Live-Action Tokyo Ghoul Film Opens on July 29
The staff of the live-action film of Sui Ishida‘s Tokyo Ghoul manga announced on Tuesday that the film will open in Japan on July 29 as planned. The staff unveiled an updated version of a visual revealed in December that shows Masataka Kubota (live-action Death Note, Mars, Photo Braver 7 television series) in costume as Ken Kaneki, wearing the character’s ghoul mask.
Fans had previously expressed concerns about the status of the project after the film’s star Fumika Shimizu announced in February that she will retire from the entertainment industry to join the Happy Science religious organization. The 22-year-old actress is playing the heroine Tōka Kirishima. The film’s staff apologized for the situation and for the delay in responding to fans’ concerns. The staff said, “We want to convey the ghoul and human drama and strong themes of the [original] work through the film. Those feelings will never change.”
The film’s staff posted a new visual in January that features Shimizu as Tōka. For the first time in 12 years, Shimizu cut her normally long hair down to 30 centimeters (one foot) to match Tōka’s look.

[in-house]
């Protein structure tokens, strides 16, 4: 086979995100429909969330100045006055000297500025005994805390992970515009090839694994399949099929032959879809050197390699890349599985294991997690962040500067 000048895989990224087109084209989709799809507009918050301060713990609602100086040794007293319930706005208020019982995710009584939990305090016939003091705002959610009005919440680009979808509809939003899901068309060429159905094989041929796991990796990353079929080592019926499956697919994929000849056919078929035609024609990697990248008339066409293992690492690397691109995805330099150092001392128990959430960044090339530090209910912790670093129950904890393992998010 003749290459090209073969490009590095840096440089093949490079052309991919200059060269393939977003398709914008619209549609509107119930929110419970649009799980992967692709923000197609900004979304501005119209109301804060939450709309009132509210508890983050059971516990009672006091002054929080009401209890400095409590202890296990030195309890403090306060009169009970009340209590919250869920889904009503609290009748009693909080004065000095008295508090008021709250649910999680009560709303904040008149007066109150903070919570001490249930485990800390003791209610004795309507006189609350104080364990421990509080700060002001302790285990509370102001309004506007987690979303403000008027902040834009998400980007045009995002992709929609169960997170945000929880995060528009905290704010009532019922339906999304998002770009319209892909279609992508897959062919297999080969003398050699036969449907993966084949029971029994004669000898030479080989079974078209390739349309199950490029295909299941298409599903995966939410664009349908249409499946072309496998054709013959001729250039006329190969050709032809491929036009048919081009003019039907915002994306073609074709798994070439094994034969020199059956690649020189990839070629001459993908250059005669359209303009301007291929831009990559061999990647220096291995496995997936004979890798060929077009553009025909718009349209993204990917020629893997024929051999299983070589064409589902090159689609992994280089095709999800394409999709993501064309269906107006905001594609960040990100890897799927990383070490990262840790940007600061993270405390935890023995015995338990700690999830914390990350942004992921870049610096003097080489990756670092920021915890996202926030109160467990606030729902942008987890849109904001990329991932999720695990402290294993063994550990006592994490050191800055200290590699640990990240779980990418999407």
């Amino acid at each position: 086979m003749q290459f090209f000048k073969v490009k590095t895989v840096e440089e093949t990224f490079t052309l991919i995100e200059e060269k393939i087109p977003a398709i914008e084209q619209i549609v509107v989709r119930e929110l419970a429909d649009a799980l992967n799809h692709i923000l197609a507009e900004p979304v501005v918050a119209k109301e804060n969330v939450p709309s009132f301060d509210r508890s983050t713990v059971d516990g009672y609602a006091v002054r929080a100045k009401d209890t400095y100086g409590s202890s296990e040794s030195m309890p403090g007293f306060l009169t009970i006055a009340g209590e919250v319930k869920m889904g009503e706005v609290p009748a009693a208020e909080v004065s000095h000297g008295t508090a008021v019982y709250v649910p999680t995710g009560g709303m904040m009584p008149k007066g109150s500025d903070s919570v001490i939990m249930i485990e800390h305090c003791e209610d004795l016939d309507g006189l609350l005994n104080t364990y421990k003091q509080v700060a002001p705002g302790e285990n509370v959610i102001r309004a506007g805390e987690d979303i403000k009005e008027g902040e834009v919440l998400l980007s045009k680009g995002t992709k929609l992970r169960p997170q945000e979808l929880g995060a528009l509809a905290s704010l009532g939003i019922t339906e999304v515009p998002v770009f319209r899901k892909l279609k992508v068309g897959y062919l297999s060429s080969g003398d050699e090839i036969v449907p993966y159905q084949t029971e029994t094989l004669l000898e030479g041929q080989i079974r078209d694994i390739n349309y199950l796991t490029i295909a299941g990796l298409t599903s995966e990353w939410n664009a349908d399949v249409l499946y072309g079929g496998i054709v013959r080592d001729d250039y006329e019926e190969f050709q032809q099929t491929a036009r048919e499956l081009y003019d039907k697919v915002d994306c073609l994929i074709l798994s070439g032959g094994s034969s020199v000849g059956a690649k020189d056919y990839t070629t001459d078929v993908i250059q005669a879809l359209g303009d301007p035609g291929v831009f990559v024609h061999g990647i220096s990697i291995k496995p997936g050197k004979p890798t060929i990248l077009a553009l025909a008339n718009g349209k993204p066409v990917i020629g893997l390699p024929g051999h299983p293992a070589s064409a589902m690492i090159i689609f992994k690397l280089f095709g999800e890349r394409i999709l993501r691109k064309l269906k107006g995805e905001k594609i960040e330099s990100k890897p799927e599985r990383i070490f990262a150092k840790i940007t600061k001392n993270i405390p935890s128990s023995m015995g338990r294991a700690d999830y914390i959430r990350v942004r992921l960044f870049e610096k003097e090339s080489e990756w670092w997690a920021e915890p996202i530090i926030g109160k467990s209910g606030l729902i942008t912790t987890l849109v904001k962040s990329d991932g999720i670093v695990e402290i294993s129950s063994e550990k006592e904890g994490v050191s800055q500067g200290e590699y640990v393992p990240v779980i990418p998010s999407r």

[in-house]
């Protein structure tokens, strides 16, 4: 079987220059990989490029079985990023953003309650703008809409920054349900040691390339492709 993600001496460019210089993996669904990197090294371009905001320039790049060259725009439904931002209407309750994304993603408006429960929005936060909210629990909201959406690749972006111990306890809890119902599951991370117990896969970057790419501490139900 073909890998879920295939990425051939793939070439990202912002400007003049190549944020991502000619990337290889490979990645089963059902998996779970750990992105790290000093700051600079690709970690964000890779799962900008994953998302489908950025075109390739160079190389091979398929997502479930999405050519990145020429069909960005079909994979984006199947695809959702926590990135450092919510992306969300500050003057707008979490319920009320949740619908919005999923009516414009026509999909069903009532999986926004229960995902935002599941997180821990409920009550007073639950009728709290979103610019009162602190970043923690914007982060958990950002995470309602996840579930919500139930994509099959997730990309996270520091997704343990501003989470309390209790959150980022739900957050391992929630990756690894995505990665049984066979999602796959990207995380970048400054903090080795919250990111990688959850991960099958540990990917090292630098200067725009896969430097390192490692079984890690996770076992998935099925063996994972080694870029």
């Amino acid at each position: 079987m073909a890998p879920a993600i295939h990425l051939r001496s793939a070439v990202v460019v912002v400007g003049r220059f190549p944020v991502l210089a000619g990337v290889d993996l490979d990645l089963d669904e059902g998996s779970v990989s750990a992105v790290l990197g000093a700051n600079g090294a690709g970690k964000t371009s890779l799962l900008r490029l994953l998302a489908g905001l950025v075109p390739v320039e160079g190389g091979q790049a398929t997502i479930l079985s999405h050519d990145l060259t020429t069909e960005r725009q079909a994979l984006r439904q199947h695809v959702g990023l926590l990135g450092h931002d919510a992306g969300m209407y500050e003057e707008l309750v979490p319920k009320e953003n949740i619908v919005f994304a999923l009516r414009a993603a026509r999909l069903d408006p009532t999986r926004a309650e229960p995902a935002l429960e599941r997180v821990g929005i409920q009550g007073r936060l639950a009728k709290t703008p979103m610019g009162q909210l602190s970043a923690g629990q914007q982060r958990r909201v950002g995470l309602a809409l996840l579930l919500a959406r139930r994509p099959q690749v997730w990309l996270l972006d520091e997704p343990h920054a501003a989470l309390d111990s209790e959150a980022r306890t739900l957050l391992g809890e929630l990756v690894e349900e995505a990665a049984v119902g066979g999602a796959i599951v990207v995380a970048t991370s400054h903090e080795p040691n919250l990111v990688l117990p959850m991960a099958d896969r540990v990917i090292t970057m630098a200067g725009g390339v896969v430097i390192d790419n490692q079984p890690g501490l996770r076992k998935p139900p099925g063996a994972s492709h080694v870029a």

Masanori Morikawa, a Christian Dada designer and a fan of the original manga, designed the masks and costumes of the ghouls in the film.
The rest of the cast includes:
(From left to right in image below): Yuu Aoi (live-action Rurouni Kenshin‘s Megumi) as Rize Kamishiro, EXILE‘s Nobuyuki Suzuki as Kōtarō Amon, and Yo Oizumi (voice of Layton in the Professor Layton series) as Kureo Mado.
Kentarō Hagiwara (“Super Star” short) is directing the film, and the production shot principal photography from last July to September.
Viz publishes the manga in North America, and it describes the story:
Ghouls live among us, the same as normal people in every way – except their craving for human flesh. Shy Ken Kaneki is thrilled to go on a date with the beautiful Rize. But it turns out that she’s only interested in his body – eating it, that is. When a morally questionable rescue transforms him into the first half-human half-Ghoul hybrid, Ken is drawn into the dark and violent world of Ghouls, which exists alongside our own.
Ishida serialized Tokyo Ghoul in Shueisha‘s Weekly Young Jump from 2011 to 2014, and is now serializing Tokyo Ghoul:re. The two manga have a combined 22 million copies in print. Tokyo Ghoul inspired two anime series, several original video anime projects, PlayStation Vita and smartphone games, and a stage play. The first television anime will replace One Piece in Adult Swim‘s Toonami programming block on March 25.